Local Distillers Perfect the Art of Gin Making

A.J. Rathbun spotlights the local distillers who have turned Washington into the ever-gin state
A.J. Rathbun  |   September 2013   |  FROM THE PRINT EDITION
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Ever since the tweaks in the liquor laws made distilling in Washington state legal, we’ve seen a pretty wide assortment of spirit and liqueur selections become available. But the highest concentration has been of gin and vodka. The latter is understandable—vodka is the most basic of spirits and can be made easily from pretty much everything. Gin, though, is a bit more peculiar. By definition, it’s just a juniper-flavored spirit, but making one that’s both tasty and individual can be difficult, involving careful and precise additions of other flavoring agents. And you have to decide if you want a classic London-style gin (also called “dry” gin), a newer style of gin that gives other botanicals more influence with the juniper, one of the gin offshoots (like Old Tom), or something in between.

So why has our state managed to put out so many good gins in such a short time? Is it because many distillers grew up around pine trees, which smell like gin? Is it an underappreciated influx of U.K. immigrants? Marc Bernhard, the owner and distiller at Woodinville’s Pacific Distillery, whose much-laureled Voyager gin was one of the first Washington gins available, echoes a refrain repeated by most of our state’s gin makers: It’s love. His passion for gin traces back to when he was little and his dad would give him tiny sips of well-made gin and tonic. That taste, and those sips, never left his memory, making gin the natural choice when he started the distillery in 2007.

But how does this love turn into award-winning spirits? It isn’t easy. As Andrew Friedman, owner and bartender at Liberty in Capitol Hill (a bar that carries approximately 80 gins), says, “Anyone can get some juniper and make ‘gin.’ It takes quite a feat to make really good gin.” When Bernhard was crafting the formula that became Voyager, he experimented with batch after batch, and then tapped local genius cocktail-writer Robert Hess (drinkboy.com) to assemble a tasting panel to blind-taste seven experimental batches. He also included a market-leading gin. All his gins scored above the big-name gin, but two specific formulations had the highest marks. He blended those two to create Voyager.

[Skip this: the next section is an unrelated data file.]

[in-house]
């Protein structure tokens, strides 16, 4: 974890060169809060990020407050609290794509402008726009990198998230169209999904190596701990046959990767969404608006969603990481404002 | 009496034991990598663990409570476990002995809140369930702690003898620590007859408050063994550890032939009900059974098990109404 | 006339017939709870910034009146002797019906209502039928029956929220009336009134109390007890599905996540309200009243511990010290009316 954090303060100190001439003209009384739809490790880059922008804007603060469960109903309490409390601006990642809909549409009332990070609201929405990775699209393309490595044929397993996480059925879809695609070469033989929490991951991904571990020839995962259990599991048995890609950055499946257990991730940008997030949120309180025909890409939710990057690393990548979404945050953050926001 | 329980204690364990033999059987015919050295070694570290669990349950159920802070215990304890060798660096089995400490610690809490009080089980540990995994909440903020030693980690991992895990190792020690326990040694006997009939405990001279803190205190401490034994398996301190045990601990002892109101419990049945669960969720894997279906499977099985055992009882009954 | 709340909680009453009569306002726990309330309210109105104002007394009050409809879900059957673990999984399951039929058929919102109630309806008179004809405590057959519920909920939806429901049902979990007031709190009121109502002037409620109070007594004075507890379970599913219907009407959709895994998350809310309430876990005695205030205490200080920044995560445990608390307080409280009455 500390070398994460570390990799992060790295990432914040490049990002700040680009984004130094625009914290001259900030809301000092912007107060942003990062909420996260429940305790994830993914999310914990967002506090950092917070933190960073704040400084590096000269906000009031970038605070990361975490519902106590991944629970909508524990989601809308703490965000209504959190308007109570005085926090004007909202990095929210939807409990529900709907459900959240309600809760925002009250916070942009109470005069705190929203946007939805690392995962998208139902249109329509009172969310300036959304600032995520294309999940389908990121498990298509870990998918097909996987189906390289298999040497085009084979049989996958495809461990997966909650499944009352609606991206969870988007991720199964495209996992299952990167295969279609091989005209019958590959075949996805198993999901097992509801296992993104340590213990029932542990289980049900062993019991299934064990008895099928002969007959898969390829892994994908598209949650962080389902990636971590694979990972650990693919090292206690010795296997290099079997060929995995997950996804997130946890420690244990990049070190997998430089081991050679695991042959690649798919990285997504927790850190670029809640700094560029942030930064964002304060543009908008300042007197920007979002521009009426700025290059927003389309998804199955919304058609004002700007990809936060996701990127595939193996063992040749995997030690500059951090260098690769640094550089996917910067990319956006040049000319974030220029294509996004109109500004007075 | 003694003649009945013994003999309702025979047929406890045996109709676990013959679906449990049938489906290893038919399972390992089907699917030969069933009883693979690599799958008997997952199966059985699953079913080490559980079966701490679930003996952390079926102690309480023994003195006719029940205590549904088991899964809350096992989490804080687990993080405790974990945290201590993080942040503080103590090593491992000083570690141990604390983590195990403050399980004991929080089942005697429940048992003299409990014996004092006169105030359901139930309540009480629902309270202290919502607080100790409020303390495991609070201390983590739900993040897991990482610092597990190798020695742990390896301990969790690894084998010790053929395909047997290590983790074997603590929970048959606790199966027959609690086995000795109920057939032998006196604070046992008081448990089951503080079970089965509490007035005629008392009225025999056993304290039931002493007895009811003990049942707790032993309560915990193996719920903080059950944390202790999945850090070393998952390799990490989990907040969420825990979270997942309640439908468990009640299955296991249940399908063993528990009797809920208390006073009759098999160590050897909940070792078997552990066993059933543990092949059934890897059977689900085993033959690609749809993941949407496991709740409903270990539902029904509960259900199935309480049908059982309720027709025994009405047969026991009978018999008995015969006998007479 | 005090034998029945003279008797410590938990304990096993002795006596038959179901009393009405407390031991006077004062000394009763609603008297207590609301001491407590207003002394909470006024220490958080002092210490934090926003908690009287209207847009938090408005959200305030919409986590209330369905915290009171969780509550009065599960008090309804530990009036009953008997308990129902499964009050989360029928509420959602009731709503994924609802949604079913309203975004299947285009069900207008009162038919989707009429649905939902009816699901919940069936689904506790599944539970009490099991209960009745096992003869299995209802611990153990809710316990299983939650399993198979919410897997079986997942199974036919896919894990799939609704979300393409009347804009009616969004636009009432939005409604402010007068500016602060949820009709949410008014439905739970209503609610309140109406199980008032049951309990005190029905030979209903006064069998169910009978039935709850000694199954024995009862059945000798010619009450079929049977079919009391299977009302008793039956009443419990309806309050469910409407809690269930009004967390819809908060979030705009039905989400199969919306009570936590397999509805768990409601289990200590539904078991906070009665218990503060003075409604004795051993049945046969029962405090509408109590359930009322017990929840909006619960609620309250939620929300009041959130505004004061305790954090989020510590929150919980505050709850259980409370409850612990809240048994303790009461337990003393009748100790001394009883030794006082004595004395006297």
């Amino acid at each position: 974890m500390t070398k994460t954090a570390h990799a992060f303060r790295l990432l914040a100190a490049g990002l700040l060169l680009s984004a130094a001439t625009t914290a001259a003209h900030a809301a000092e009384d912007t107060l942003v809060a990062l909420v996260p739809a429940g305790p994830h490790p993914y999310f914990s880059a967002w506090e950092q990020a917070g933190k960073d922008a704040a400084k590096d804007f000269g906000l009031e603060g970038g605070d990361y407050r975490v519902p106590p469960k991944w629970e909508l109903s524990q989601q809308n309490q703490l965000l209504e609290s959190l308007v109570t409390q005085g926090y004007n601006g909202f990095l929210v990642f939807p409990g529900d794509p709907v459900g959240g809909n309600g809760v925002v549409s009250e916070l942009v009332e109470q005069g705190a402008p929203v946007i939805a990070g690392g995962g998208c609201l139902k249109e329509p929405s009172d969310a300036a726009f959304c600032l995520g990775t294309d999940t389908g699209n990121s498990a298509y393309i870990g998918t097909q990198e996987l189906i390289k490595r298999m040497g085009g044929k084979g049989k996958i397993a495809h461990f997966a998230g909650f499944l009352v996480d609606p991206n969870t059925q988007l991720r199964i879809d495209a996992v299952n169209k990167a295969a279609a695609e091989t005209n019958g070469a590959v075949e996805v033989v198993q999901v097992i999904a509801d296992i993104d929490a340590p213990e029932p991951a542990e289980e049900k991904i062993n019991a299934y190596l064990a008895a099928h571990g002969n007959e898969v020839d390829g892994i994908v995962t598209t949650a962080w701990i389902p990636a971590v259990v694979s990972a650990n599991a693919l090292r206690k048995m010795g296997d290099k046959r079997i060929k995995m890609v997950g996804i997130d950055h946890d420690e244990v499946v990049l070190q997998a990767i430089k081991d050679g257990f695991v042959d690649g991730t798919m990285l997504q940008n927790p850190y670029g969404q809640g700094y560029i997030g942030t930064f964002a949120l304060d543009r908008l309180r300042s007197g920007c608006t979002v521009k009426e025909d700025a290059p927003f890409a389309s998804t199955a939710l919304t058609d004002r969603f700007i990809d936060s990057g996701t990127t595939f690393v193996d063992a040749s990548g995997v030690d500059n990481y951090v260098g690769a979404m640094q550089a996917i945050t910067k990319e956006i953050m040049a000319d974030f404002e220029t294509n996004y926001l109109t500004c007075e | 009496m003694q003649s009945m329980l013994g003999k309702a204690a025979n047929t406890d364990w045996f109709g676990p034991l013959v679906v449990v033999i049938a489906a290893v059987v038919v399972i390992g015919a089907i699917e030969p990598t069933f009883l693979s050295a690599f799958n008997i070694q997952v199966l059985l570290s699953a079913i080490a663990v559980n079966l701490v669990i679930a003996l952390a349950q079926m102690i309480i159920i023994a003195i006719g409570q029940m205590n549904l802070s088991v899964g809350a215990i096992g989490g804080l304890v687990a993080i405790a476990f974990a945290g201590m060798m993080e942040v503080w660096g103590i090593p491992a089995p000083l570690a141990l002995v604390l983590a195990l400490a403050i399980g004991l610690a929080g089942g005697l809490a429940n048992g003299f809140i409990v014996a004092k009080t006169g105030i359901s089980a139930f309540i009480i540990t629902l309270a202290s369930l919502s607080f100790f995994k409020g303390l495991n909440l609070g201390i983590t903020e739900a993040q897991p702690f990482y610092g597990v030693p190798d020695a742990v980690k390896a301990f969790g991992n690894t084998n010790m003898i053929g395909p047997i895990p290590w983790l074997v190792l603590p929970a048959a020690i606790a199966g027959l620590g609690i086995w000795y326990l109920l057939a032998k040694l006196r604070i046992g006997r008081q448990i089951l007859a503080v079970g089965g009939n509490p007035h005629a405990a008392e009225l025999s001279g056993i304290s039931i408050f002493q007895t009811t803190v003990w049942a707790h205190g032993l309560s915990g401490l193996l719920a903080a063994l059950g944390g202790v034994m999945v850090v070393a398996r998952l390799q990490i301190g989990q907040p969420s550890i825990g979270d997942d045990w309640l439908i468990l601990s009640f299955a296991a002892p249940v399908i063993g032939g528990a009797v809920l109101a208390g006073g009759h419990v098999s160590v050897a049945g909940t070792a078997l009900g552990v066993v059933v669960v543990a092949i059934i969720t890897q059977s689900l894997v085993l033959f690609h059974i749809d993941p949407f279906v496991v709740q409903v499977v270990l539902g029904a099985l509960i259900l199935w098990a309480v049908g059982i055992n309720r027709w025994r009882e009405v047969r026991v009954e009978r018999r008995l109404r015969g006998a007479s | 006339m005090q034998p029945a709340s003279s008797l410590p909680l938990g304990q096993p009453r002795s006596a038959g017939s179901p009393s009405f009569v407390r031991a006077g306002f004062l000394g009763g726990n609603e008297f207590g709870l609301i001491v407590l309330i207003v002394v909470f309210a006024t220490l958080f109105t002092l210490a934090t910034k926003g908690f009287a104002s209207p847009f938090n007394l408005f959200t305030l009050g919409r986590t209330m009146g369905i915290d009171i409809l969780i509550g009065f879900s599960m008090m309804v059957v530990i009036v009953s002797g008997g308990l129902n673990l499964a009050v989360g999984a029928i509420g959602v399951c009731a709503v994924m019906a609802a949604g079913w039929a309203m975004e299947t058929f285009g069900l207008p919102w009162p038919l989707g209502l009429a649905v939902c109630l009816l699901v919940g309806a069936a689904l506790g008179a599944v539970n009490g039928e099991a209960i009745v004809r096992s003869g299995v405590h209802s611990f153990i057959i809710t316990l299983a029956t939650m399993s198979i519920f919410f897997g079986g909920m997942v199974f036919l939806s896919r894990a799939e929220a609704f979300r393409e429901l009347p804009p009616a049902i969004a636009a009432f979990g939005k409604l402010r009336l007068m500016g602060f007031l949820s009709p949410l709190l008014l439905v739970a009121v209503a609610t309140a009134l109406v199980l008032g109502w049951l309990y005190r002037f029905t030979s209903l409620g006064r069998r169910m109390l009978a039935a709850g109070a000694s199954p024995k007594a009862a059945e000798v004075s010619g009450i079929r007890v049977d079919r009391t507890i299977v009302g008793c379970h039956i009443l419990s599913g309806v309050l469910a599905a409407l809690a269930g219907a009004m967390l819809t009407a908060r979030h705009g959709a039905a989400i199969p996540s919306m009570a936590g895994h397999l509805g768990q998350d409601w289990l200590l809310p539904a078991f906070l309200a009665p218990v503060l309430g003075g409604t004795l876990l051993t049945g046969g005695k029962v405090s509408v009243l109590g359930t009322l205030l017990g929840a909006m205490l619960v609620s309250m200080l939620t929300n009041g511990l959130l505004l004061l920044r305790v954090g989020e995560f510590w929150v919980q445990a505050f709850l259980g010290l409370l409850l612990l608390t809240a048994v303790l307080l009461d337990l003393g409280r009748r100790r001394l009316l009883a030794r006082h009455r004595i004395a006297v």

This dedication is found in many local gin artisans. The new Alpinsit gin from Paco Joyce, Ishan Dillon and David Waterworth, the owners of the new Vashon Island–based Seattle Distilling Company is the result of much time spent, as Joyce says, “tinkering with this recipe, adding a little of this, a little of that, looking for that perfect balance.” They’ve also focused on using local ingredients, including “Vashon-grown elderberry, lavender, coriander and hazelnuts” with an eye to “create something of this place, something unique to the Northwest.”


Our gin landscape is particularly intriguing for cocktail connoisseurs and those who sip gin neat because there is such a range of strong and boldly individual flavor profiles. For a bar owner such as Liberty’s Friedman this provides a perfect palette for creating wonderful cocktails. He’s “looking for something with some backbone, something that’ll stand up to mixers.” The end result is better drinks in bars and better drinks at home.